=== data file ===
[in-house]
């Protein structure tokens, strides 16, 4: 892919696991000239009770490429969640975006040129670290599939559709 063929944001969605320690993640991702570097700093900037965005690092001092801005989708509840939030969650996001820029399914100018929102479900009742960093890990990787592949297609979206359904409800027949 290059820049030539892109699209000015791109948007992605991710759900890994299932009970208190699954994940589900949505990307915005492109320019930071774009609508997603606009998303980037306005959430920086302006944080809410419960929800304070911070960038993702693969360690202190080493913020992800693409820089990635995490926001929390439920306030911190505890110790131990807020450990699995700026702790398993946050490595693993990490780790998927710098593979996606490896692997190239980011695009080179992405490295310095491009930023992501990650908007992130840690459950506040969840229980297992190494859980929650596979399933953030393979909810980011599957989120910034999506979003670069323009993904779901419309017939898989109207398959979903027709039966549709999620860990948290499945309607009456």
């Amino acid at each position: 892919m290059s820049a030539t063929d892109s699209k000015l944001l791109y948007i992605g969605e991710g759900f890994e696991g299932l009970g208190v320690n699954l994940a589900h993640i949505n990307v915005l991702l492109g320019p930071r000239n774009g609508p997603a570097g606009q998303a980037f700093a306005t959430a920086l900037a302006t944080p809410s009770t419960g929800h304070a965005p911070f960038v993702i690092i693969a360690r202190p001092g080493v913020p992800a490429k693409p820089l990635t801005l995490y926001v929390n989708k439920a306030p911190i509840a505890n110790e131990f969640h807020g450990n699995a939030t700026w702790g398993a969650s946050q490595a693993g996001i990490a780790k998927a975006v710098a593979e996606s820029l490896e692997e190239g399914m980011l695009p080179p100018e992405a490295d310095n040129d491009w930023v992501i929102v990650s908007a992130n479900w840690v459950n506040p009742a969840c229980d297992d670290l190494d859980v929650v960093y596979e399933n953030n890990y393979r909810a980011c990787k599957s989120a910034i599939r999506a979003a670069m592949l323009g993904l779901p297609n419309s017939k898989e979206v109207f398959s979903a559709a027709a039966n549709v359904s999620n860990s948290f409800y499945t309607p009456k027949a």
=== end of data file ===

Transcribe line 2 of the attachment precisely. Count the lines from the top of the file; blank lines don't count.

């Protein structure tokens, strides 16, 4: 892919696991000239009770490429969640975006040129670290599939559709 063929944001969605320690993640991702570097700093900037965005690092001092801005989708509840939030969650996001820029399914100018929102479900009742960093890990990787592949297609979206359904409800027949 290059820049030539892109699209000015791109948007992605991710759900890994299932009970208190699954994940589900949505990307915005492109320019930071774009609508997603606009998303980037306005959430920086302006944080809410419960929800304070911070960038993702693969360690202190080493913020992800693409820089990635995490926001929390439920306030911190505890110790131990807020450990699995700026702790398993946050490595693993990490780790998927710098593979996606490896692997190239980011695009080179992405490295310095491009930023992501990650908007992130840690459950506040969840229980297992190494859980929650596979399933953030393979909810980011599957989120910034999506979003670069323009993904779901419309017939898989109207398959979903027709039966549709999620860990948290499945309607009456």